3' horizontal run ok?

tutu_sue Posted By tutu_sue, Aug 18, 2009 at 5:11 AM

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  1. tutu_sue

    tutu_sue
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    Okay here goes nothing. I made this jpeg from the Visio drawing I did. I hope it works, you may have to zoom in though.
     

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  2. ckdeuce

    ckdeuce
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    I'm hoping to use a 3' section on Supervent 6" double wall pipe through a wall thimble to get me to where I need to be before I take the chimney up. Is that to long of a horizontal run? There will be about 16' of vertical pipe after that 3' run. Other than draft issues, would there be any other issues or concerns? What about safety?

    Thanks
    Chris
     
  3. ckdeuce

    ckdeuce
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    Thanks. Yeah, I plan on using a T. This 3' section will be double wall class A that will run from one interior romm into another interior room. Then into a T and wall support, and up through the roof from there. Goofy setup, but this will allow us to put the new Mansfield exactly where we want it in the house.
     
  4. DAKSY

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    Once again, you're gonna hafta build a chase around the Class A in the other room to meet code...
    Don't forget to put the Magic Heat thingie on your connector! 8-/
     
  5. ckdeuce

    ckdeuce
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    Huh? Magic Heat thingie? What the hell is that? Oh boy....
     
  6. edthedawg

    edthedawg
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    Daksy's jokin' with you, Deuce. Magic Heat = creosote-forming monster you donna wanna hava.
     
  7. ckdeuce

    ckdeuce
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    Ok.. Ok... Easy target. Is there a bigger concern of creosote with horizontal runs?

    Thanks
     
  8. Fsappo

    Fsappo
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    a Horizontal run is always going to slow the smoke down and increase the risk of creosote as well as lessen your draft. The 16' vertical and the fact that you have a great stove that burns clean would cause me to think you would be fine. If you notice sluggish draft post install, that may be a clue that you need to go a little higher with the chimney. Also, the glass on that stove should stay very clean if burning with dry wood. If you cant keep the glass clean, that may be another indicator that you may need more draft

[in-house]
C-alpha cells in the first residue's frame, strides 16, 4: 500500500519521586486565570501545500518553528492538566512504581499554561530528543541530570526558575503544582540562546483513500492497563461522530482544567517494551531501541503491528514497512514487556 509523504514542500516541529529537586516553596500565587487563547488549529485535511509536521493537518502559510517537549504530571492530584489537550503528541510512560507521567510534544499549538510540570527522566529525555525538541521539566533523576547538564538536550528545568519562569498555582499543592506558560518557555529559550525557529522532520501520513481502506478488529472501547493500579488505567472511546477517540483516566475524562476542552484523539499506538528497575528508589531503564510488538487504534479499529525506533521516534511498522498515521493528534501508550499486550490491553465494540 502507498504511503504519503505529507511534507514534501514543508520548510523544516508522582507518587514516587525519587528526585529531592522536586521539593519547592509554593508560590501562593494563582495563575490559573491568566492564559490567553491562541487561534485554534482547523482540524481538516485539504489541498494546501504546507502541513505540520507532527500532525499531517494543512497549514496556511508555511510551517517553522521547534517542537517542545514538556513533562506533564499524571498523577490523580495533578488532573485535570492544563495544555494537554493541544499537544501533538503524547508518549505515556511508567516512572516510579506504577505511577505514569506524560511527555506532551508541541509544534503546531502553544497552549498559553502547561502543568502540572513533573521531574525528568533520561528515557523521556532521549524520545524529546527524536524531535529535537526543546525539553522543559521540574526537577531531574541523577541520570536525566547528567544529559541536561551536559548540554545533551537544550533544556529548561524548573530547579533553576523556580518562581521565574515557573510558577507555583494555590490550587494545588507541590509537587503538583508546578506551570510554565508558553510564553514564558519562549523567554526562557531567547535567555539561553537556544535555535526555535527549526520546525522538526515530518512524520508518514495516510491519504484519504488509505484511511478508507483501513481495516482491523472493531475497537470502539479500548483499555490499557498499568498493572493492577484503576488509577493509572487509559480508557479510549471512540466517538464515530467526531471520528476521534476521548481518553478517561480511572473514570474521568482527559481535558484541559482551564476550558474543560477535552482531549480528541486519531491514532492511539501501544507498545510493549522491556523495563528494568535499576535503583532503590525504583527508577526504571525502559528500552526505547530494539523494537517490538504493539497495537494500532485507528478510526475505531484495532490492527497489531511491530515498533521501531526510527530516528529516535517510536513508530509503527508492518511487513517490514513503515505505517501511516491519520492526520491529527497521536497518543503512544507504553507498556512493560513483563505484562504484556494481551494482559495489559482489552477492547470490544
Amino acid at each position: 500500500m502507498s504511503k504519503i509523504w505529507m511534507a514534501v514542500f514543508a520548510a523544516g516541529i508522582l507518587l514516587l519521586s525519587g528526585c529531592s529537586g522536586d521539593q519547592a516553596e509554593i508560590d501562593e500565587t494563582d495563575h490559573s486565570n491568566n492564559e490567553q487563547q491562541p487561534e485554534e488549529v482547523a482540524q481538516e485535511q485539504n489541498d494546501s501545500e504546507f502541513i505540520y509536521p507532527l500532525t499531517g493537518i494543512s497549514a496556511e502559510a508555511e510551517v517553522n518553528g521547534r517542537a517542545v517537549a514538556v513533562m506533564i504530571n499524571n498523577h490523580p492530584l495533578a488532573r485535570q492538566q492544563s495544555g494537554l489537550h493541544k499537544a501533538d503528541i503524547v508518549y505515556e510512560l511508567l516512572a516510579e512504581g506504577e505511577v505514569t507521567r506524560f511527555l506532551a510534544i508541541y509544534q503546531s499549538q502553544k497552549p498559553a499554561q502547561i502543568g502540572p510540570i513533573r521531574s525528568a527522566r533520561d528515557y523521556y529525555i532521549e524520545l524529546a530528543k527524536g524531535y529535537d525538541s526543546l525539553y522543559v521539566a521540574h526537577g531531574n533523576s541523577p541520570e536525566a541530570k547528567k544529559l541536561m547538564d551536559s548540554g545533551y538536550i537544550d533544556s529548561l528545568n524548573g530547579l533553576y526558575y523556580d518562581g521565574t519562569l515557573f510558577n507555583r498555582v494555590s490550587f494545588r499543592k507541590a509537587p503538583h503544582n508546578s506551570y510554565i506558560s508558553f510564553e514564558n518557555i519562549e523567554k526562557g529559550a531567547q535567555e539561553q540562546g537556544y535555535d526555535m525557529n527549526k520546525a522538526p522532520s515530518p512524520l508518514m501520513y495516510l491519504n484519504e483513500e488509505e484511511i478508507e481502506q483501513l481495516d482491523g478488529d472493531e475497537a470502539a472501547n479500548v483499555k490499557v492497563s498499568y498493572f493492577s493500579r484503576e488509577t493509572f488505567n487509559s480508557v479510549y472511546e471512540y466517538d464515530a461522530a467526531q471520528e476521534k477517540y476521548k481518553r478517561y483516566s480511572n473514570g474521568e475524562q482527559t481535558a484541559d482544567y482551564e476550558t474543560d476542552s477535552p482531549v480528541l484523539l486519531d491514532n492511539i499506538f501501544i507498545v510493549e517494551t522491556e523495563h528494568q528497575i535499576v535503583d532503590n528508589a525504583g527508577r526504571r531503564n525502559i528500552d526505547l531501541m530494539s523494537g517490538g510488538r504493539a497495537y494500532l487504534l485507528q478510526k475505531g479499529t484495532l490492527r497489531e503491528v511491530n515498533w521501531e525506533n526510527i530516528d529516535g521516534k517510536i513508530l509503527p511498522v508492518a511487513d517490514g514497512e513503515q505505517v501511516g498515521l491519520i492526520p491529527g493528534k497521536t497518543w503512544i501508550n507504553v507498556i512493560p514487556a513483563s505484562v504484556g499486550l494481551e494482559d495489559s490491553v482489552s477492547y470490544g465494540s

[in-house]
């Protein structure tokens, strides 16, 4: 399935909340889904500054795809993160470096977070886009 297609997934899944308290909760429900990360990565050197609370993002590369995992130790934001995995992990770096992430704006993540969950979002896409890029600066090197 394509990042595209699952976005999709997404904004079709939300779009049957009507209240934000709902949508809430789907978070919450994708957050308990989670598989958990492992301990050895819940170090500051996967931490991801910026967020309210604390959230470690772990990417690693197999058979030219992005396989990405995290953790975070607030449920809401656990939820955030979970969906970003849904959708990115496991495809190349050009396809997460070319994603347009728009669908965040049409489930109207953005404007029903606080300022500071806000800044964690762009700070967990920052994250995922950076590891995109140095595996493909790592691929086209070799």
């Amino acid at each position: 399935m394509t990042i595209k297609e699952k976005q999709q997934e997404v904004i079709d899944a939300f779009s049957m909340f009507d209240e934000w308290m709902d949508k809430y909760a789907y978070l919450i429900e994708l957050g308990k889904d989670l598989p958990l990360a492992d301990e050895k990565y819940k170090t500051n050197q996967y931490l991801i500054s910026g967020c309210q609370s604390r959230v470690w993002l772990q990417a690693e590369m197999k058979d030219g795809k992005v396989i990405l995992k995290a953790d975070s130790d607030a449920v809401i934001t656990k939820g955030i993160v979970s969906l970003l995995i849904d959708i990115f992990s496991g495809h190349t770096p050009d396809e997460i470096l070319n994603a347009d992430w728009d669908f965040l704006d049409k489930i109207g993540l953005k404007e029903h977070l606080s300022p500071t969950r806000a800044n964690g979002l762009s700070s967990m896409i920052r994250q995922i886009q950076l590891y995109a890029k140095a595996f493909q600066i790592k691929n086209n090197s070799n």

9. madison

    madison
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    Have a small rise to the "horizontal" section, there is enough play in the thimble so the class a passing thru it does not have to be perfectly level, i think 1/2" rise/foot is quoted somewhere in the stovepipe instructions.

    You can always add a section(s) of class A to the top if your draft is insufficient.
     
  10. Backwoods Savage

    Backwoods Savage
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    1/4" rise per foot of horizontal is required. We put ours closer to 1/2" and have no problem. Ours is about 2' horizontal.
     
  11. tutu_sue

    tutu_sue
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    I asked the same question in an email to Simpson and was told 2 foot at most to the tee. To get around the roof soffit, we used two 30 degree elbows and a 12" section. If you look in the Durvent catalog there is an offset table if you need to get around something. That's what I used to figure it out.
     
  12. ckdeuce

    ckdeuce
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    Nice! Thanks I'll check it out. Any chance I can get you to post or PM me a picture of your setup?

    Thanks again
    Chris
     
  13. tutu_sue

    tutu_sue
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    I posted to this thread last night, but the post date is back in August due to server update.
     
  14. ckdeuce

    ckdeuce
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    Checked it out. Awesome! Thanks for the info. Do you have any concern about leaves? I was thinking of doing the same thing, but I am affraid of leaves gathering around it and a possible fire hazard. If I go through the eve, there will be flashing to protect it. Any Thoughts?

    Thanks again!!
    Chris
     
  15. tutu_sue

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    The chimney runs outside the gable end of the house. The bottom of the tee cleanout about a foot and a half above grade and three feet above roofline so zero leaves or snow. The outside part of the chimney never gets warm cause it's cold outside. We put locking rings at those elbows for peace of mind.
     
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